So the challenge of Guantánamo, the problem posed by 245 suspects floating outwith the justice system, is not an issue for America alone. It is a conundrum we must solve together. The United States must prosecute suspects, where sound evidence exists and in accordance with the rule of law. America must free those suspects against whom there is insufficient evidence and defend them if they are likely to face torture at home.
But what about those who are released, who pose no threat, but who have no wish to remain in a country that wrongly imprisoned them? If asked, should not Europe offer those few citizens the rights and freedoms that no other country will? We cannot forever balance the Council’s assertion that it is for individual Member States to decide with the Council’s stated desire for a coordinated European position. Europe has to speak with one voice and play its part in ending this affront to justice. Many of us have criticised America in the past for its failure to work with others. We were right to do so, but our help may now be sought and we would be wrong to say ‘no’.
Konrad Szymański, on behalf of the UEN Group. – (PL) Mr President, standard conservative interpretation of international law requires Guantánamo to be closed immediately and unconditionally. After September 11, though, nothing is standard any longer. That is why even President Obama, who is so eager for change, is facing a serious problem in terms of what to do with the people who are currently held in Guantánamo. These are no ordinary inmates. Every ninth person of those released from Guantánamo has immediately resumed terrorist activities. I would therefore urge caution when offering advice to the United States and to Member States of the European Union.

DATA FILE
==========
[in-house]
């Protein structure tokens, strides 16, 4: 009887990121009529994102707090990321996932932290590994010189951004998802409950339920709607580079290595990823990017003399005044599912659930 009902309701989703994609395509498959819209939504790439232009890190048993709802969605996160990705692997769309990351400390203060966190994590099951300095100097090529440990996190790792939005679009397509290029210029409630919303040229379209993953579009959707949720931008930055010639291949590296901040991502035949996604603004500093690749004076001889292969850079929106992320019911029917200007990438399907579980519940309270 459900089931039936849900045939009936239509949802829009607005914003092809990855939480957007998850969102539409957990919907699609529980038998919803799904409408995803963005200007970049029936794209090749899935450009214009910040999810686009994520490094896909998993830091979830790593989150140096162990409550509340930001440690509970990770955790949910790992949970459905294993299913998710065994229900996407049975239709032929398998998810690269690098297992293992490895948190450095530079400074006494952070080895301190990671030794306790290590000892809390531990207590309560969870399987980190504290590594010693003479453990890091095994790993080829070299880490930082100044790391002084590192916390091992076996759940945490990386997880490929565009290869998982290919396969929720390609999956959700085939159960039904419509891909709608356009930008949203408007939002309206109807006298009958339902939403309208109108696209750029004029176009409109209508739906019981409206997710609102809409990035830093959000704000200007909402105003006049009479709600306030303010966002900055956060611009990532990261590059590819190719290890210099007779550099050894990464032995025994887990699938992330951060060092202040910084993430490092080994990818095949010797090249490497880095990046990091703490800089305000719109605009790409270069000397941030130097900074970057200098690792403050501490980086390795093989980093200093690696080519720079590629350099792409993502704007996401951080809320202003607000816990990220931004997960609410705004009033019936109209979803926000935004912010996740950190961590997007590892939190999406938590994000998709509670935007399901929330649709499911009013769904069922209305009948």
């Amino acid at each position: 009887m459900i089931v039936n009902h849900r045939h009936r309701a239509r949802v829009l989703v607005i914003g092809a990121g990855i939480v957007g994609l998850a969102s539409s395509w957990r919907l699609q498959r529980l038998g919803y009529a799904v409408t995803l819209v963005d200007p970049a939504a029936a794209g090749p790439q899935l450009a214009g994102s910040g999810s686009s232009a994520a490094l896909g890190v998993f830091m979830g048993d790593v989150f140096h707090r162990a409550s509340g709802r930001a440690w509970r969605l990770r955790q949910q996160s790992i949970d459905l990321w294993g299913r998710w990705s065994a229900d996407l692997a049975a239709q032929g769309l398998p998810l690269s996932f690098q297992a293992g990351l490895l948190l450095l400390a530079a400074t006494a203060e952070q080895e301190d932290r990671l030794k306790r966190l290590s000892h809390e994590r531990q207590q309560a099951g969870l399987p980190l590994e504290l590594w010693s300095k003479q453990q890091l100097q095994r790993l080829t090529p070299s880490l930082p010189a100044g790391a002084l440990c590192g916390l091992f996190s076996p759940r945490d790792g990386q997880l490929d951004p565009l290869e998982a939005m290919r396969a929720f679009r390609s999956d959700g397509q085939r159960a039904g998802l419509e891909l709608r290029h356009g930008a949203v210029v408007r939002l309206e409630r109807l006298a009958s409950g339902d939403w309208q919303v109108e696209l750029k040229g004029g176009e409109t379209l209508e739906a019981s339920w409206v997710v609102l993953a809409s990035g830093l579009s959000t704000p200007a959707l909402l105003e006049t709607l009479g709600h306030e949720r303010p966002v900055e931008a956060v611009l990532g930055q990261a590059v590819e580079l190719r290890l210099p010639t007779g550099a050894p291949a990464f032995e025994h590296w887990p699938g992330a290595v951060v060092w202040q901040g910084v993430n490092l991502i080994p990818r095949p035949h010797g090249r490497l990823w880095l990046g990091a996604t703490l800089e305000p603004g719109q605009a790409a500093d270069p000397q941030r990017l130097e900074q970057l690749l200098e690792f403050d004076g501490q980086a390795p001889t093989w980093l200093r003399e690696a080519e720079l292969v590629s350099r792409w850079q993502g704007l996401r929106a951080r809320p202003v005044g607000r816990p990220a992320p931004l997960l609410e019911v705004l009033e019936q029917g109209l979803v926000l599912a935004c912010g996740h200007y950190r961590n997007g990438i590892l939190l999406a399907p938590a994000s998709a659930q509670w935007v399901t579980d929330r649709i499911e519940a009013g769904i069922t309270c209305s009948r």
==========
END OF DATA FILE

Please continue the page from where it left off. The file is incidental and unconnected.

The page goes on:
Three things are absolutely certain regarding this matter. We are certainly bound to remove our citizens and residents from the camp. We are also required to effectively isolate individuals who represent a serious threat. In addition, we should review the Geneva Convention with a view to finding a suitable response to the problem of stateless terrorist armies. Unfortunately, none of these issues have been dealt with appropriately in the draft resolution.
Kathalijne Maria Buitenweg, on behalf of the Verts/ALE Group. – (NL) Mr President, my group welcomes the remarks made by Minister Vondra about Guantánamo Bay. It appears that, in principle, the European Union is seeking a common response, and the Czech Presidency will help us in this. Where exactly inmates will be moved to is still a question of national agreement, but it is reported that Europe will, in principle, react positively to the request from the US. This will please Parliament, because we asked back in 2006 for the EU Member States to insist proactively on the resettlement of former inmates, including in the European Union.